Deep work, and how to make time for it

March 29, 2017

Learn how to eliminate distraction and increase your productivity with these nine tips for deep work.

There is a way of working that can not only improve your focus and performance, but also make you happier. Writer Cal Newport calls it “deep work”.

So what is deep work? According to Newport, it’s as simple as “when you focus without distraction on a cognitively demanding task”. That means no meetings, no emails, no Facebook – just one uninterrupted burst of concentrated thought and creativity.

“Shallow work”, which is work completed in the midst of distractions, can be fragmentary and unfocused. Worse, it can make you unhappy. “Someone who’s based mainly in shallow work, neurologically speaking,” writes Newport, “is going to eventually construct an understanding of their world that is stressful and fractured.”

Conversely, deep work offers a sense of control and autonomy that can be highly satisfying. Giving your full attention to the task at hand and entering a state of flow is a deeply rewarding and productive experience.


Here are nine tips on how to make the time for deep work while getting the most out of it:

Block out time

Instead of working around distractions, schedule a set amount of time for deep work. Give this time the priority it needs by treating it like an important meeting that can’t be cancelled.

Be realistic

No one can do deep work all day every day. What’s more, there are occasions when you have to be available for interruptions. Instead of overcommitting and then reneging, set a realistic, achievable amount of deep work to complete each week.

Rise early

The early bird not only catches the worm, but also avoids distractions. Often there aren’t as many emails, phone calls or meetings first thing in the morning, so plan for deep work during that quiet time.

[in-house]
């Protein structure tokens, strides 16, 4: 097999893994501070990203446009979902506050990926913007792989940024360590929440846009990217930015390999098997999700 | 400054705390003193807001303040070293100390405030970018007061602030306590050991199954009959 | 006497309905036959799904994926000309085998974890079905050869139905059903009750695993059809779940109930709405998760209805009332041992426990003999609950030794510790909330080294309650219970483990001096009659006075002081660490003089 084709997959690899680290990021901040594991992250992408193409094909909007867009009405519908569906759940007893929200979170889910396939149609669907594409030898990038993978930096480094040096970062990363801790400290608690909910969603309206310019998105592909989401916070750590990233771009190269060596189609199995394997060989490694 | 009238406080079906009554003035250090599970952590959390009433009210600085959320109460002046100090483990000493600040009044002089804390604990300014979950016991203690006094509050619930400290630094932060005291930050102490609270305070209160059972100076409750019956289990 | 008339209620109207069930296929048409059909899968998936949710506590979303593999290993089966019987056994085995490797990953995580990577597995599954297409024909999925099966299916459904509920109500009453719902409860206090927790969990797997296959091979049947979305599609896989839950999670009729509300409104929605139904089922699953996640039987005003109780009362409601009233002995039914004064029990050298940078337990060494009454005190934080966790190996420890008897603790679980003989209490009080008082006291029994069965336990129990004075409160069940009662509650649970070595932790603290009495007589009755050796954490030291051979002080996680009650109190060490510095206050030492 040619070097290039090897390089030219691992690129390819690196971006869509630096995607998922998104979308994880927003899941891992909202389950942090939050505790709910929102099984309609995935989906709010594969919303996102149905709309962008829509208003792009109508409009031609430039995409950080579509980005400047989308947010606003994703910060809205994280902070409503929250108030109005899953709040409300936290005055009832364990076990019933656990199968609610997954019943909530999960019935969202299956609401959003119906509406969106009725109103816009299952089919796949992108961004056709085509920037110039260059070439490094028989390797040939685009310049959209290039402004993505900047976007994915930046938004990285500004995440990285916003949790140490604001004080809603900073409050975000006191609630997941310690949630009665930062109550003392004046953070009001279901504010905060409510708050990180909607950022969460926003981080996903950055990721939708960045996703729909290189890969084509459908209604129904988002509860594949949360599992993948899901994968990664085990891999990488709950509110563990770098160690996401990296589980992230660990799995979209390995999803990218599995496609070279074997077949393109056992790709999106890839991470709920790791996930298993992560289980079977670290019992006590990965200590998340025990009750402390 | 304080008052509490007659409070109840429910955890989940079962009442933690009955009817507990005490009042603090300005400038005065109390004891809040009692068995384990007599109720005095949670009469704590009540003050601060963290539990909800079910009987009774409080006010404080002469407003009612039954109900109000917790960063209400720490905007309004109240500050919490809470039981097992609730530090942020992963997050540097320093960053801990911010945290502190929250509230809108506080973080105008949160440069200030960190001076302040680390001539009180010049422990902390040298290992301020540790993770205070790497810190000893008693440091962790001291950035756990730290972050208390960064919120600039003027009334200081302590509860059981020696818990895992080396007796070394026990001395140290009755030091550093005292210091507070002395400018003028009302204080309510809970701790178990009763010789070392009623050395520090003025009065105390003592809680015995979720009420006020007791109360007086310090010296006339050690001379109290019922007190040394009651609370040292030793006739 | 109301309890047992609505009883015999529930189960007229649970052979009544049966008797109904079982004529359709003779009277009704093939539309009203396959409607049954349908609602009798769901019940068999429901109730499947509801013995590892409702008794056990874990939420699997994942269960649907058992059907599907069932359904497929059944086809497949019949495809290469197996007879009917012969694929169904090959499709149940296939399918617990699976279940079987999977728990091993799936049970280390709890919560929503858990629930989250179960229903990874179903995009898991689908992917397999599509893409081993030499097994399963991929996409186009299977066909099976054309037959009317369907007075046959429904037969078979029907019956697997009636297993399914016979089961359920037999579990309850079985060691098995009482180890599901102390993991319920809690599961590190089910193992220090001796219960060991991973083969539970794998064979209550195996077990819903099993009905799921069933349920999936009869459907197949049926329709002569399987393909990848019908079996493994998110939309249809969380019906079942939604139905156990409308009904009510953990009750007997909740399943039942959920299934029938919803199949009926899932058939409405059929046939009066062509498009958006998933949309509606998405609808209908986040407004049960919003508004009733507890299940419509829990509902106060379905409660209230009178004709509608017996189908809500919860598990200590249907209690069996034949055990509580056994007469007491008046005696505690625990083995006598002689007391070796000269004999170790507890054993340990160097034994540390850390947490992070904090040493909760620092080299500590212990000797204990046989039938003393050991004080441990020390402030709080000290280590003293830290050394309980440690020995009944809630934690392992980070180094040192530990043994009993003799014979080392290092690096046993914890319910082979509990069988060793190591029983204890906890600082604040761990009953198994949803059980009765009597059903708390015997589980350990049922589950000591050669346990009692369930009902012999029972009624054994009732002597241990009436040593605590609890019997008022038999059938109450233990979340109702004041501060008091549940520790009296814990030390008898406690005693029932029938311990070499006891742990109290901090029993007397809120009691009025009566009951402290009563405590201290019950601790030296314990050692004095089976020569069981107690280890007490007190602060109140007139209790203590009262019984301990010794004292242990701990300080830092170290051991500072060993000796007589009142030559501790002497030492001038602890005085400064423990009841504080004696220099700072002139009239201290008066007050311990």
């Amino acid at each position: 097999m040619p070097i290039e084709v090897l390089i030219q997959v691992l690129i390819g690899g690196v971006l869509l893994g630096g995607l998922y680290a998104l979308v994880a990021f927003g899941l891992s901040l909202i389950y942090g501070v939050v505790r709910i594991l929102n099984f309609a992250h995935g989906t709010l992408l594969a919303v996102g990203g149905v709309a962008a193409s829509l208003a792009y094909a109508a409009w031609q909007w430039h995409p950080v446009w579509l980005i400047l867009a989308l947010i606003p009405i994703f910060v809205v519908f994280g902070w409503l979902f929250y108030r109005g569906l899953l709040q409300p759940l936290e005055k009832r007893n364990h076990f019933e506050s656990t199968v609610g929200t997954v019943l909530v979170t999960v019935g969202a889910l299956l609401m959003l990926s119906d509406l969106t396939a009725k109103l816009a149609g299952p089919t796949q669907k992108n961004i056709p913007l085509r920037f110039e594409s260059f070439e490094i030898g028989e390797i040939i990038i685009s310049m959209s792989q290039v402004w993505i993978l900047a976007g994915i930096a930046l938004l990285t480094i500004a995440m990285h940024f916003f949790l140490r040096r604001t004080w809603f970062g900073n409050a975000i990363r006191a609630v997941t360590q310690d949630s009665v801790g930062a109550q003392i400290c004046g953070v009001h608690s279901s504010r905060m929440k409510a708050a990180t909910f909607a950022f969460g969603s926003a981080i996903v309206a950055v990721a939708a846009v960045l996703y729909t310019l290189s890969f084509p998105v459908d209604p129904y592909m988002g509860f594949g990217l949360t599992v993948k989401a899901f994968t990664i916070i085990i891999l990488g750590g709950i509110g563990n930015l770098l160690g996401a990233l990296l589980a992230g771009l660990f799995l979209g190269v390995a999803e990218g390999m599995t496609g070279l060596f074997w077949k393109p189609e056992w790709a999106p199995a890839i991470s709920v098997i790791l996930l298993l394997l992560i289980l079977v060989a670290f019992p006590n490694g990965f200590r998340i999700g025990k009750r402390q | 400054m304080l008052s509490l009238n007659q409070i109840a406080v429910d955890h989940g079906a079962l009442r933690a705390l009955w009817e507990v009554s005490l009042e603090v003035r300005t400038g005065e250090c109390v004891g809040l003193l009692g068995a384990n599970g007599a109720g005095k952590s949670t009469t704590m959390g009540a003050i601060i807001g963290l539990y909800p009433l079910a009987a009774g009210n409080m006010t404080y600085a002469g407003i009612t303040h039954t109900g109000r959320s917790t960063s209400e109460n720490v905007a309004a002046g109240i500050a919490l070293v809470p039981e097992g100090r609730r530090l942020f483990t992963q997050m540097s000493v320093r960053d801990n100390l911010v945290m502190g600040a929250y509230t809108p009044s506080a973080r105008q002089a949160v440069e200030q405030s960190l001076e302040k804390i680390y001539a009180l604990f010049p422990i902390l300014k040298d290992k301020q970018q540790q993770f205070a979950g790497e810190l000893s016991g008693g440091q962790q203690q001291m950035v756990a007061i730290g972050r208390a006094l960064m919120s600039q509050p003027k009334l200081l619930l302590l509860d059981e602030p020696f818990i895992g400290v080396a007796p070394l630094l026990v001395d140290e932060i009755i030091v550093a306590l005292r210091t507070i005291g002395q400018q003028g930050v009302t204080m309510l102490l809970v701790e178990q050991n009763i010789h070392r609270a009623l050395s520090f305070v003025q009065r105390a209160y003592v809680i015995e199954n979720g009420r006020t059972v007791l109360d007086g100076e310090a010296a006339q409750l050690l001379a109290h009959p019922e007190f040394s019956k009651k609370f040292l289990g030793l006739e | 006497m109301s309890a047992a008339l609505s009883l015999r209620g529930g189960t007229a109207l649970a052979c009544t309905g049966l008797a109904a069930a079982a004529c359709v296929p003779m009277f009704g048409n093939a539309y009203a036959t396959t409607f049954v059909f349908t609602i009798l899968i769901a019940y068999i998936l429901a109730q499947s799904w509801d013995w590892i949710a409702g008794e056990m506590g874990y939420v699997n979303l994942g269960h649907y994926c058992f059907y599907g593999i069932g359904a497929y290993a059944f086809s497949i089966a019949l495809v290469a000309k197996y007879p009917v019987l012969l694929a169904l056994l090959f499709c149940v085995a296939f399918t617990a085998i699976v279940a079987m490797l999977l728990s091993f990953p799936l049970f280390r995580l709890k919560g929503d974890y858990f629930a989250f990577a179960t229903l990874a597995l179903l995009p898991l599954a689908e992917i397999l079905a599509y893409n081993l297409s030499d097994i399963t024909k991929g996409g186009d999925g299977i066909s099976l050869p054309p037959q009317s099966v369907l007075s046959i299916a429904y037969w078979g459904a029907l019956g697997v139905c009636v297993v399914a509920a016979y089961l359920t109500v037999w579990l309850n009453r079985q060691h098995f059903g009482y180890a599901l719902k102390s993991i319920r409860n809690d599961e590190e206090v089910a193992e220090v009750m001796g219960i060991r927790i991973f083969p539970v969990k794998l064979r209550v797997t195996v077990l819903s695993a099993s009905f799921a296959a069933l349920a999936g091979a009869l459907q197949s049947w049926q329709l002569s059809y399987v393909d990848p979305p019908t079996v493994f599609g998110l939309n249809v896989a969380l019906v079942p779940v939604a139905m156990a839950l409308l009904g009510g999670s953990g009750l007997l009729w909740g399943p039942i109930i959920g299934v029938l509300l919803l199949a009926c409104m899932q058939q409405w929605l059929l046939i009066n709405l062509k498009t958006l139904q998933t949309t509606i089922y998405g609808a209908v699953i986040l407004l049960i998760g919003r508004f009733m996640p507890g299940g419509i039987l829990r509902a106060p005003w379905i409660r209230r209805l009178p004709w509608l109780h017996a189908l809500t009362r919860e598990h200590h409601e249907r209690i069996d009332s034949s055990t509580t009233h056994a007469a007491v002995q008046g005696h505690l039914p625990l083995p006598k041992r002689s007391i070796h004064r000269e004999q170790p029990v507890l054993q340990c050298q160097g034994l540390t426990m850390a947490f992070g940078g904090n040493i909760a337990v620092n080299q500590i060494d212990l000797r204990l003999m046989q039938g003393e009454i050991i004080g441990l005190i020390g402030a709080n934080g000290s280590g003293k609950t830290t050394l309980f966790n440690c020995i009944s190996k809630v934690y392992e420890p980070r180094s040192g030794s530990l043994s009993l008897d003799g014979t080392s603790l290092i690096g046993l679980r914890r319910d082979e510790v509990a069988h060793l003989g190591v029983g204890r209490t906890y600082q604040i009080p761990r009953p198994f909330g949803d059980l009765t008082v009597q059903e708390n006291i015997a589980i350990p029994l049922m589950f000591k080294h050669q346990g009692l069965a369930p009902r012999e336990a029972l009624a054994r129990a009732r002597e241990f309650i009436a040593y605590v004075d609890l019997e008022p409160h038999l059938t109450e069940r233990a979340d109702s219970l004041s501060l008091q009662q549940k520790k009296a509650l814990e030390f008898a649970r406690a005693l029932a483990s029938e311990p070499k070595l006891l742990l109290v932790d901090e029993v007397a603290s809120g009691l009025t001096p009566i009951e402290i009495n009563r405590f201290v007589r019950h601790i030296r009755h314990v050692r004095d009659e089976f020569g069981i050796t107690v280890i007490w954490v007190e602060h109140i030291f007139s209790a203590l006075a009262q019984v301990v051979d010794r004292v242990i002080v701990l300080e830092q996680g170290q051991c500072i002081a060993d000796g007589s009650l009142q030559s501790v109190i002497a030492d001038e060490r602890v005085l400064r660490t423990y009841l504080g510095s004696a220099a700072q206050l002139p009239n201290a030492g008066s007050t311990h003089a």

Dismiss distractions

Barring an emergency, don’t stop deep work for distractions. Even a quick glance at the phone can break a hard-earned focus, and most of the time that email can wait.

Say “no”

There is a wide range of ways to say “no” to distractions keeping you from deep work without flatly refusing everything. This can involve anything from reducing the time you’re available for meetings to kindly asking to postpone a phone call.

Prepare a routine

Completing a set ritual before deep work will create an association between your actions and the concentration that follows. This will train you to slip into the right state of mind with more ease and speed.

Practice being bored

You will need to be comfortable with boredom to sustain the focus needed for effective deep work. Stretch your boredom muscles every day by resisting the temptation to busy yourself when your interest wanes.

Set goals

Establish concrete, actionable tasks to be completed during deep work. With something to aim for, you will remain focused on the job at hand without wasting time wondering what to do.

Turn up the pressure

Set demanding deadlines for each deep work task. The time constraints will force you to work harder and smarter, maximising what you get out of each session.



Article by The Plato Project

We believe in a new approach to business and thus a new approach to business education. We deliver ‘stackable’ education programs that enable entrepreneurs and business leaders to thrive and succeed in the modern economy. Our directors have created some of Australia’s most iconic and innovative organisations, including Moonlight Cinema, Smiling Mind and Australia’s first B-Corp Certified property development group, Neometro. They’ve also been instrumental in modernising education, establishing Australia’s first bachelor degrees in Applied Entrepreneurship and Social Entrepreneurship, as well as developing industry-leading organisations such as Builders Academy and Lennox College.



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